It was previously believed that the only source of crawl space moisture was ground water evaporation. To address this problem, for many years, building codes required only adequate grading and yard drainage and a vapor barrier, usually a 6mil poly sheet, lining the floor to keep ground water from evaporating into the crawl.

Once the floor was lined, they assumed that an adequate number of vents would allow the air to circulate through the crawl, thus drying any leftover moisture. At first glance, it seemed to make perfect sense.

It wasn’t until years later, and after millions of reports about mold and moisture related problems in code-compliant crawl spaces across America, that building scientists began to take a second look at this issue, challenging the assumptions that served as the base for building code recommendations.

Reputable organizations such as Advanced Energy, Building Science Corp., Habitat for Humanity and even the U.S. Department of Energy began to conduct numerous studies in search of a solution to put a stop on this epidemic. Their findings and solutions might surprise you.

Finding #1 – Ground water is just one source of moisture!
Crawl spaces actually get moisture from two main sources. The ground and the outside air!

This diagram illustrates what happens in a crawl space on a warm sunny day. The air that enters the crawl through the vents brings some moisture as well. Because of the differences in temperature between the crawl space and the outside, when the air enters the space and cools down, the relative humidity in that air will increase 2.2% per each degree it’s cooled. So if your crawl space is 10 degrees cooler than the outside, the Rh levels will increase by more than 20%!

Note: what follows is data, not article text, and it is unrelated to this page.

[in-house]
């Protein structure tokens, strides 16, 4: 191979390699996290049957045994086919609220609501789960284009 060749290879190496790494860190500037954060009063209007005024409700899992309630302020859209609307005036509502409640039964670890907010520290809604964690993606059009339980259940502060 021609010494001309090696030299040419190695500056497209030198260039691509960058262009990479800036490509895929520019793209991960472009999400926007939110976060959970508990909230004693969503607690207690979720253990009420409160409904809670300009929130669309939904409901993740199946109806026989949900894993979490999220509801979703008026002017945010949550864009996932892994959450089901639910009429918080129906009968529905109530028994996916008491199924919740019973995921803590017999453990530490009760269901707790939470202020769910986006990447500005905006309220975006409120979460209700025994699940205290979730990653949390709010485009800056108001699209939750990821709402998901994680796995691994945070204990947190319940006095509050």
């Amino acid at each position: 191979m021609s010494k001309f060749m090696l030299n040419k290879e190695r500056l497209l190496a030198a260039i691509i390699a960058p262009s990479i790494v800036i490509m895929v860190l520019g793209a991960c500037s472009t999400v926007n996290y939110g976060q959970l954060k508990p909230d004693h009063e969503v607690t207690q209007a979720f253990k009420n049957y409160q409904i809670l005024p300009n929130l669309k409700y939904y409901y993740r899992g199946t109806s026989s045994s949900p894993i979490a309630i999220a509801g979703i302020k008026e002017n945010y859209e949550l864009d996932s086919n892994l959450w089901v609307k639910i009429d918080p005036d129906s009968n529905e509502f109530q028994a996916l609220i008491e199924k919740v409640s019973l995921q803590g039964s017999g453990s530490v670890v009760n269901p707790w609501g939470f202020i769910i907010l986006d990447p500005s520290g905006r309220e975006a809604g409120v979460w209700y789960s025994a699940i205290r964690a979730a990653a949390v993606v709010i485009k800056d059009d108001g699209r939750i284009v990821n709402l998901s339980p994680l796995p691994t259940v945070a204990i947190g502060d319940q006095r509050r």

Mold loves moisture, and any environment with relative humidity levels above 60% is mold-friendly by definition. Mold also needs warmth and organic matter to feed on, and crawl spaces just happen to provide plenty of both.

It gets worse. Every time RH levels rise above 100% — which is quite common during hot and humid summer days — water begins to condense all over the cold crawl space surfaces. The wood that supports the crawl will soak up all that moisture and becomes an even more attractive food source for mold and dry rot. You know what else loves soft, warm and moist wood? Termites and carpenter ants!

Finding #2 – Air doesn’t circulate in the crawl space; it moves up, into the house.
There is a physical phenomenon that building scientists only recently began to understand and pay attention to: it’s called the “stack effect” and it relates to the way the air moves inside a building — any building, regardless of foundation type, size or architectural features.

As we all know, hot air rises. When it rises inside an enclosed structure, it tends to escape through the uppermost levels – roof, attic, upper floor windows and any such openings.